Boston Bruins general manager Don Sweeney is more than confident that Bruins superstar winger David Pastrnak is ready to take the leadership torch from captain Patrice Bergeron, center David Krejci, and winger Brad Marchand.
In each of his media sessions since the Boston Bruins lost Game 7 to the Florida Panthers, Sweeney – mostly unprompted – has made it clear that the time has come for the team’s second tier of leadership to transition to the top tier. That means Linus Ullmark, Charlie McAvoy, Hampus Lindholm, Brandon Carlo, Charlie Coyle, Pavel Zacha, and David Pastrnak. Sweeney is hoping that the leadership core can channel the sting of the stunning loss to the Panthers, the same way the 2010-2011 emerging leadership core, led by Bergeron, did after their team blew a 3-0 series and Game 7 lead to the Philadelphia Flyers in 2010.
“I mean, 2010 goes against Philadelphia, lose, and turn around and win the next year,” Sweeney recalled. “The core guys here have taken to heart that they feel like we had a historic regular season, but we had a failure in the playoffs. We have to learn and grow. And that next core, as we would call them, they have to take that, take umbrage with the disappointment and drive. They have to drive from this team going forward. That’s just a fact, and they are excited about that challenge.”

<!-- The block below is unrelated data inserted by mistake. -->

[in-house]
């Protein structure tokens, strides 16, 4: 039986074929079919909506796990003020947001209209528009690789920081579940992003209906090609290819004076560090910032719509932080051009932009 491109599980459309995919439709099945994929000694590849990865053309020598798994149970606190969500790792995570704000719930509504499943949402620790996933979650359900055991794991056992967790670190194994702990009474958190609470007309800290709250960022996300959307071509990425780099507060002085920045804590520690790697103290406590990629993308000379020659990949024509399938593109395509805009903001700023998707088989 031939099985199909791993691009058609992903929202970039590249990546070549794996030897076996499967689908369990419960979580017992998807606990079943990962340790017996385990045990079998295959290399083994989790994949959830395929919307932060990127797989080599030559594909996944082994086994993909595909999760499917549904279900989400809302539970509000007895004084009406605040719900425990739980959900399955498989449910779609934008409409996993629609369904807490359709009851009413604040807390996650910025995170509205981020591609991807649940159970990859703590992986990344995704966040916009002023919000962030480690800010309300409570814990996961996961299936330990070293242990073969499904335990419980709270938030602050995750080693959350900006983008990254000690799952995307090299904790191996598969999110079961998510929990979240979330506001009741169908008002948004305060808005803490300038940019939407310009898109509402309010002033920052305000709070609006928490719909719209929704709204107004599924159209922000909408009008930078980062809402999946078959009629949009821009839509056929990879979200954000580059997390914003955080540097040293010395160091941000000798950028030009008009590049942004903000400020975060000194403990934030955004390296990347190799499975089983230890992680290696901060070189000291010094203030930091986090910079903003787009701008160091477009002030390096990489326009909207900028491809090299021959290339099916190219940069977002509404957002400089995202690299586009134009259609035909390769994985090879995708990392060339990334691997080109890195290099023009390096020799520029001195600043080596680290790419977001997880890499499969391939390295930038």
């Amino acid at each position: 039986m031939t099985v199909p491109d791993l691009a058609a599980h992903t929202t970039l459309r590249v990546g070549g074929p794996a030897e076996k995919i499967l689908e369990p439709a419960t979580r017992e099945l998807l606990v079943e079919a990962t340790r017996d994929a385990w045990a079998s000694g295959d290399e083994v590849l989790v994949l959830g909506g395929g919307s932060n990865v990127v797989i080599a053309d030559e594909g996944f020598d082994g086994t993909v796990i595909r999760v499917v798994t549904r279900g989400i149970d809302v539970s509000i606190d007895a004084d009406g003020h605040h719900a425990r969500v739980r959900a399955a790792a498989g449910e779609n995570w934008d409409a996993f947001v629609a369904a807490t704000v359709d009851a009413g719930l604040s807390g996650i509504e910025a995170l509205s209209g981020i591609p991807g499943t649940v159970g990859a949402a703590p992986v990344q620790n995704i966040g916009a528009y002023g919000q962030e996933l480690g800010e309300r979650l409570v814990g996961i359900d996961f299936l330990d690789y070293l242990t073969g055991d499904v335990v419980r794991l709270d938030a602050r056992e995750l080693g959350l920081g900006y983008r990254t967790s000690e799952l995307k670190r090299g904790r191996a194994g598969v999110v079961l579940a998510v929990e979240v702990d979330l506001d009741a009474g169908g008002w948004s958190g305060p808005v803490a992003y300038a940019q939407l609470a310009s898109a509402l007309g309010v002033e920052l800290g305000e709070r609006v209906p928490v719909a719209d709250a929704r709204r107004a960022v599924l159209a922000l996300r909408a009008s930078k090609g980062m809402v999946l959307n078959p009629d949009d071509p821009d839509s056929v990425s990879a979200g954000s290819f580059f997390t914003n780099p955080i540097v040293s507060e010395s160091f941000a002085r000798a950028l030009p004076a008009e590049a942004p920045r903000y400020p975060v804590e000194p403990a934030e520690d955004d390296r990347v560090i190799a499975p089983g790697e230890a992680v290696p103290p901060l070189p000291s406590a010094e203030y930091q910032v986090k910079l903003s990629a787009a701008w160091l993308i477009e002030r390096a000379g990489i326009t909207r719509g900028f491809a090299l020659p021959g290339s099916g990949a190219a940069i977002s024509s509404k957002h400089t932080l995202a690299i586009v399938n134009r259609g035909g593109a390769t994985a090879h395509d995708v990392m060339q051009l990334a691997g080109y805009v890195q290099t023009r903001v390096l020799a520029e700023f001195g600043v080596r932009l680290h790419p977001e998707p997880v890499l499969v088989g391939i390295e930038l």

To Sweeney, Pastrnak can lead the way on that front. Despite the fact he was coming off a record-breaking 61-goal season in which he cracked the 100-point plateau with 113, Pastrnak remained a lightning rod for criticism as the Bruins’ 3-1 series lead over the Panthers dissipated. Not even five goals in seven games – including one in Game 7 – on a bum shoulder could silence the critics of the 2023 Hart and Ted Lindsay Awards runner-up. That happens when you’re the highest-paid player on your team and sixth-highest in the NHL at $11.5 million against the salary cap.
“David is a great indication and a lot of rhetoric about what David is going to do,” Sweeney said of his highest-paid player. “David’s heart has been in Boston, and he wanted to be part of this year, you know, a transition, likely coming within the next eight years of his career. He’s now part of leadership. He’s talked about learning from people. I think it’s a great indication of, and you put ‘March’ [Brad Marchand] and ‘Pasta,’ you know, [Charlie] Coyle, and [Pavel] Zacha and [Hampus] Lindholm, [Charlie] McAvoy and the goaltending situation and of the other guys. That’s the next core for the Boston Bruins, and we’re excited about that.”